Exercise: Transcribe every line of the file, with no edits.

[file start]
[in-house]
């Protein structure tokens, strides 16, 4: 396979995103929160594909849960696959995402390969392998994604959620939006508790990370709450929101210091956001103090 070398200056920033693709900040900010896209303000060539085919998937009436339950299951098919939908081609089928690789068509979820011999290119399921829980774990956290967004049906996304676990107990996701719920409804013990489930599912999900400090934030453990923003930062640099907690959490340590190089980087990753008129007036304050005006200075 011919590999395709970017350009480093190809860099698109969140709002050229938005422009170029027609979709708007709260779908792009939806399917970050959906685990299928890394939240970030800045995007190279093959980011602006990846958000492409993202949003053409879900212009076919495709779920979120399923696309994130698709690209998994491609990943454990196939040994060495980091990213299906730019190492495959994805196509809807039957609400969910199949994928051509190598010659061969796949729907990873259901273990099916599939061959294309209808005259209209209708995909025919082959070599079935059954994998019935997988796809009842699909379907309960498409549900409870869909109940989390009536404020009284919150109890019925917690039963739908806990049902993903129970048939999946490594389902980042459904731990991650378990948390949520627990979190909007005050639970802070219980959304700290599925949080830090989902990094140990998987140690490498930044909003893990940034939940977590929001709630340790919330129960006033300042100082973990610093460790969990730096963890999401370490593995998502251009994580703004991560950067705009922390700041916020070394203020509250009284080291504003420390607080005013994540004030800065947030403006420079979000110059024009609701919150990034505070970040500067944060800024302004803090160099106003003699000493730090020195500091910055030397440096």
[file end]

[in-house]
């Protein structure tokens, strides 16, 4: 396979995103929160594909849960696959995402390969392998994604959620939006508790990370709450929101210091956001103090 070398200056920033693709900040900010896209303000060539085919998937009436339950299951098919939908081609089928690789068509979820011999290119399921829980774990956290967004049906996304676990107990996701719920409804013990489930599912999900400090934030453990923003930062640099907690959490340590190089980087990753008129007036304050005006200075 011919590999395709970017350009480093190809860099698109969140709002050229938005422009170029027609979709708007709260779908792009939806399917970050959906685990299928890394939240970030800045995007190279093959980011602006990846958000492409993202949003053409879900212009076919495709779920979120399923696309994130698709690209998994491609990943454990196939040994060495980091990213299906730019190492495959994805196509809807039957609400969910199949994928051509190598010659061969796949729907990873259901273990099916599939061959294309209808005259209209209708995909025919082959070599079935059954994998019935997988796809009842699909379907309960498409549900409870869909109940989390009536404020009284919150109890019925917690039963739908806990049902993903129970048939999946490594389902980042459904731990991650378990948390949520627990979190909007005050639970802070219980959304700290599925949080830090989902990094140990998987140690490498930044909003893990940034939940977590929001709630340790919330129960006033300042100082973990610093460790969990730096963890999401370490593995998502251009994580703004991560950067705009922390700041916020070394203020509250009284080291504003420390607080005013994540004030800065947030403006420079979000110059024009609701919150990034505070970040500067944060800024302004803090160099106003003699000493730090020195500091910055030397440096």